Elinor and me in Oshkosh

Elinor and me in Oshkosh

The next day John and I were heading for Racine for our next performance.  We had oodles of time, and decided to drive a bit out of our way to visit Elinor and see the quilt.

It’s quite large, and obviously someone got a bigger bed, because they added an extra strip along one edge.  It’s all wool, in wonderful shape, considering that it’s from the 1870s.  There is only one fabric that is in strings. The rest are fine.  It’s heavy!

003 Peshtigo fire quilt and Elinor small

Elinor bought this quilt from a member of the family of the engineer.  Amazingly enough, the steam engine that he used to ferry the people to safety had MELTED by the end of the fire, but the quilt survived!

I love my life.

I’ve been busy in Hawaii

March 7, 2015

I just realized I haven’t done a blog posting since January 21st!!  That’s a long time ago.  May I just say I’ve been busy? Let’s start with Hawaii!

John and I attended the Quilt Passions Quilting on the Beach retreat in February. It’s hosted every year by Karen and Robert Berry at the quilt shop in Kona, Hawaii and I’ll go any time they want me again!  This is just the BEST WAY to make a living!!!

The opening of the retreat was held just outside the King Kamehamea Hotel on the lawn by the sea.  They had some wonderful young hula dancers to welcome us.

Two young hula dancers entertained us.

Two young hula dancers entertained us.

Karen had asked me to contribute some guitar to their version of The Quilters (the play) during the retreat. I’ve only seen this play once before, and I remembered the music to be very challenging.  In fact, it’s the SINGING that is challenging in this score – the guitar part was quite easy (no Eb chords or anything strange).  It was a play reading, so everyone sat at their place for the most part and read and sang from there.  That being said, there had been a huge amount of work put into this, and they all did a great job.  The harmonies were great, and I even shed a tear here and there with the poignancy of the stories they told.  I hope it wasn’t obvious to the audience!  This is the view I had of the gals in the cast.  Thanks for letting me be a part of it! I do so miss doing theatre.

001 cast of The Quilters small

The cast of The Quilters

I still had lots of time to experience Kona, and one of the days John and I took a tour around the Kona Energy Lab.  Fascinating to learn about using water from very deep in the ocean to generate power, and conduct many many scientific experiments. We stopped for lunch at a cafe after visiting the abalone farm and meeting some grouper fish.  Check out the menu below (Sonia’s and Lionel’s especially).  I’ll be you won’t find Spam on your breakfast menu at home!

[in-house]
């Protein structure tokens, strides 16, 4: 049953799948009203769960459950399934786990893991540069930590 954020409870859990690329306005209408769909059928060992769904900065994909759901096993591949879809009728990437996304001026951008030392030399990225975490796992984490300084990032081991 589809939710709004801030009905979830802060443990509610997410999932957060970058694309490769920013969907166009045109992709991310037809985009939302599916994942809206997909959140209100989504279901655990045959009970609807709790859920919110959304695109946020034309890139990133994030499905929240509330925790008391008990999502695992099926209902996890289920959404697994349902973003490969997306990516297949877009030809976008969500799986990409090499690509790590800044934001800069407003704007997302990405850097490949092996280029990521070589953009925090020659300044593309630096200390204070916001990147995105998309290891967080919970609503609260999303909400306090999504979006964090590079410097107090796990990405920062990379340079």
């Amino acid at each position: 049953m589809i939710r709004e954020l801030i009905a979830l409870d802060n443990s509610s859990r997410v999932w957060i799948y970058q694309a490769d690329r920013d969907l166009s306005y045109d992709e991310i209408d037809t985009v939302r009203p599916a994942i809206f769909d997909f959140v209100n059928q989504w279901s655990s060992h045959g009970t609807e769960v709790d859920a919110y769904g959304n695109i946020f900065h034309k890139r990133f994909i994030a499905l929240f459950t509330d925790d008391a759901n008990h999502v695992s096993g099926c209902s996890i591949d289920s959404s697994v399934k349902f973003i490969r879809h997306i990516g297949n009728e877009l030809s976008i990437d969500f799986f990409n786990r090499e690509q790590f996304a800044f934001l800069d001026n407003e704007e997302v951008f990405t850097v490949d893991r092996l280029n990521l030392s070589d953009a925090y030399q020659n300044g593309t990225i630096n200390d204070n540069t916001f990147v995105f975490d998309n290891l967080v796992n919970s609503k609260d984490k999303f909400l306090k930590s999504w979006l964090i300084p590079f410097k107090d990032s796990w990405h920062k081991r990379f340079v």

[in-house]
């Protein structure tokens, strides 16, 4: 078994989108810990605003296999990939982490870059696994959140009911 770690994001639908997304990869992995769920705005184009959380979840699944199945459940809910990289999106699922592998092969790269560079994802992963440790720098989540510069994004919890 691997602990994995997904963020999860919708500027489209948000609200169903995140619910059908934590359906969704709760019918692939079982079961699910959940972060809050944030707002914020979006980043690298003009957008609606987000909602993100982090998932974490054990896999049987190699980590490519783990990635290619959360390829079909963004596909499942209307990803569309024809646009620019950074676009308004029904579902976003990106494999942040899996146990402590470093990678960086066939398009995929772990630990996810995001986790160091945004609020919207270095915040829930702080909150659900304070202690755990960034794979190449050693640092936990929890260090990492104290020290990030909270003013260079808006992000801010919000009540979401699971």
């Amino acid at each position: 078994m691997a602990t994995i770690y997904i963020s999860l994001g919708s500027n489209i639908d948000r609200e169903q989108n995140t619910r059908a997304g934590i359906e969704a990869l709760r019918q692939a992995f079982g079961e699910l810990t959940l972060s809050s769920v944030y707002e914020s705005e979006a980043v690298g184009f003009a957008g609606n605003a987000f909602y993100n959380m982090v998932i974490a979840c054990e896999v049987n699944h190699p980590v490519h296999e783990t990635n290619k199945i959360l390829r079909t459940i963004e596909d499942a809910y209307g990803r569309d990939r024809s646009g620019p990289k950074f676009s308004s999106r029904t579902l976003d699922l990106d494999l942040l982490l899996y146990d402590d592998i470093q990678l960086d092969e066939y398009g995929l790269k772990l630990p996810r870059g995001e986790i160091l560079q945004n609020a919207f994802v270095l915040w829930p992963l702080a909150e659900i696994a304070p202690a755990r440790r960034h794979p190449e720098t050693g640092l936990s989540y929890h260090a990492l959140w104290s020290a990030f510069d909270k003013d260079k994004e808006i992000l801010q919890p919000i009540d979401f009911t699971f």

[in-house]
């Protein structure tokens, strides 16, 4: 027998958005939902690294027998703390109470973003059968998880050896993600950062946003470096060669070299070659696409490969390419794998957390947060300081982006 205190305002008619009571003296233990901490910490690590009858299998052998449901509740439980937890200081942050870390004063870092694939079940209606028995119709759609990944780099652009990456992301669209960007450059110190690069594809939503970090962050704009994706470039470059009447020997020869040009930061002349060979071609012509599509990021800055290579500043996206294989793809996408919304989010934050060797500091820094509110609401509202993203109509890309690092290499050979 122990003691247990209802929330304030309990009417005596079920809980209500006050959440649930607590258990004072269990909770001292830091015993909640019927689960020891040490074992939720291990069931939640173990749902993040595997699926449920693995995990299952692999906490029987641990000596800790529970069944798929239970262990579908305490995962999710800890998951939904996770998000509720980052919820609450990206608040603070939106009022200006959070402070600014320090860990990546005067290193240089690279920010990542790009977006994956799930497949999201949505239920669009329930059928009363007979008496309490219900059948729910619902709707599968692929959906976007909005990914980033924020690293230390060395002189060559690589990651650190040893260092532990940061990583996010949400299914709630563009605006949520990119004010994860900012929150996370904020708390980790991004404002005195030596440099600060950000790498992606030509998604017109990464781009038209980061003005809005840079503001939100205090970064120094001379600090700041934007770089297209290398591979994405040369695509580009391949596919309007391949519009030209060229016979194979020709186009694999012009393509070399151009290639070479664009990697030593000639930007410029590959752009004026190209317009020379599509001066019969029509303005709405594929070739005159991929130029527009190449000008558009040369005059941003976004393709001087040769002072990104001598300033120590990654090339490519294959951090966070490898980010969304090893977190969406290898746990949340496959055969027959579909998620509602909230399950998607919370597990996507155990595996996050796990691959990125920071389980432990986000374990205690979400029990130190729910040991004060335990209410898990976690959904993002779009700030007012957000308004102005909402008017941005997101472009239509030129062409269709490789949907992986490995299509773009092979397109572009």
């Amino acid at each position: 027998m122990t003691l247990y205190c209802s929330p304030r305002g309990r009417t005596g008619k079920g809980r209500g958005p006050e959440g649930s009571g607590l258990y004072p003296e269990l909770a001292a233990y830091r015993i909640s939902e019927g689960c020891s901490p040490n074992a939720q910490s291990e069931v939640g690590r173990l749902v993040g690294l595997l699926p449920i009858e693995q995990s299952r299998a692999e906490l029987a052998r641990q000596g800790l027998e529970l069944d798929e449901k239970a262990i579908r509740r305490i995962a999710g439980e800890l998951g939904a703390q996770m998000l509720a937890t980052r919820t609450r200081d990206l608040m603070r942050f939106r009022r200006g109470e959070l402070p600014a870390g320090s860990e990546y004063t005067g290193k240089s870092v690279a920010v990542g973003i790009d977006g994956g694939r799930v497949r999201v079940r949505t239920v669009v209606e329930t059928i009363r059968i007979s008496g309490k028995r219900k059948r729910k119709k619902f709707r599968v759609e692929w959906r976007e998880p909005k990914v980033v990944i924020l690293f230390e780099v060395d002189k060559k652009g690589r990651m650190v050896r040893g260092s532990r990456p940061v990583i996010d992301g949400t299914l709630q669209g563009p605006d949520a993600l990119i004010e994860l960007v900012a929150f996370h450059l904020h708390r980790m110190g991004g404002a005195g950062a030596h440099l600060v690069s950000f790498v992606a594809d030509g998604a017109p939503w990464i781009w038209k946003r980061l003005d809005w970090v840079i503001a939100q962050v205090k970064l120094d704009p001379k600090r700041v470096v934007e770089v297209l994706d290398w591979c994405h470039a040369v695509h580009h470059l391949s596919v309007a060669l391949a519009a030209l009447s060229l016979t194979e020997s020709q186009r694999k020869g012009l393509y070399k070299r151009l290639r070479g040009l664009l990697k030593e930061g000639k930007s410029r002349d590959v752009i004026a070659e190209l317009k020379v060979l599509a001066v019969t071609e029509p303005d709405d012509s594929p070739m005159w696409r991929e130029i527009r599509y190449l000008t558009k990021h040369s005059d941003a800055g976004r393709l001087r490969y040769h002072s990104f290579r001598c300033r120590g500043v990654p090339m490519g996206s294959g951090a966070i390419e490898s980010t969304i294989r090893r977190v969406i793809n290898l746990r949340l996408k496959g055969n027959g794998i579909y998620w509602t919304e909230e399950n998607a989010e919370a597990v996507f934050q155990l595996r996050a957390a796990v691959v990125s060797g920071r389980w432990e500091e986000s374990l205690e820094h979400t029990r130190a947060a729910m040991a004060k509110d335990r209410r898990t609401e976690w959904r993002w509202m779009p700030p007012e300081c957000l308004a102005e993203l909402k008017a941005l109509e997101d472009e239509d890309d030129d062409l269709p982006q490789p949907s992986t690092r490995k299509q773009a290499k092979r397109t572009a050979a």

009 spam on the menu small

Rice and Spam seem to be breakfast staples.

We had some more time before my classes started and we explored some beaches with our new friends Pam and Rick Bocko. They are from Eugene Oregon and we had a great time with them!  This was one of our secluded spots where we did some wave jumping.



015 on the beach small


I taught Mock Mola as well as Hand Mola at the retreat, and we were almost beachside at the hotel.  Here’s what we looked at when we wandered out for lunch every day. The mountain wasn’t always shrouded in clouds, but it was always warm enough for a swim.   In fact, my fellow teacher Rob Appel, went snorkeling during his lunch break every day!


039 lunch outside of the teaching room small

My classes went very well.  There wasn’t much to see at the end of the Hand Mola class (although Nora has now completed hers!), but here’s what they created during the Mock Mola class the next day.  I loved their design ideas!

053 group shot small

Mock Mola Class at Quilting on the Beach


My good friend Daphne Greig was there too and has been blogging about her trip to Hawaii, but I really didn’t see her after the opening reception.  We were all kept busy having fun!

I told you about our new friends, Pam and Rick Bocko.  Pam runs Pieceful Designs and makes really lovely, quick wall quilt patterns – you may have seen her at a quilt show near you.  I love them – they’re charming and fun. Rick is, among other things, a ukulele player (although he bought a new guitar while they were there, so he’s adding a couple of extra strings to his repertoire). We had a wonderful time with them and laughed a LOT.

021 Pam and Rick small

This was taken after the breakfast ukulele jam session. Imagine: musicians getting up early to play!

When we finished with the retreat, John and I spent another week on the Island, doing some exploring.  I’ll be back in late September on the 2015 Aloha Quilt Cruise, so I wanted to find out a little more about the Hilo side.  We won’t be stopping in Kona, alas.

It’s much wetter on the east side of the island, and the flora reflects this extra moisture.  As soon as we crossed over from the rain shadow, things started getting lusher.  Rainforest conditions with ferns and trees and vines and flowers everywhere!  Did you know that the Big Island of Hawaii has all but 2 of the world’s growing zones?  Between the desert (west) side and the wet (east) side, and everything from sea level to the top of Mauna Kea (13,796 feet/4205 metres), you can pretty much grow whatever you want there. There’s ranchland grazing, cactus, coffee, fruit, sugar, etc, etc. It was one of the reasons I wanted to return last year to the Island, to explore it more.

And there are waterfalls – this one is Akaka Falls which is 400 feet tall – higher than Niagara Falls, to be sure!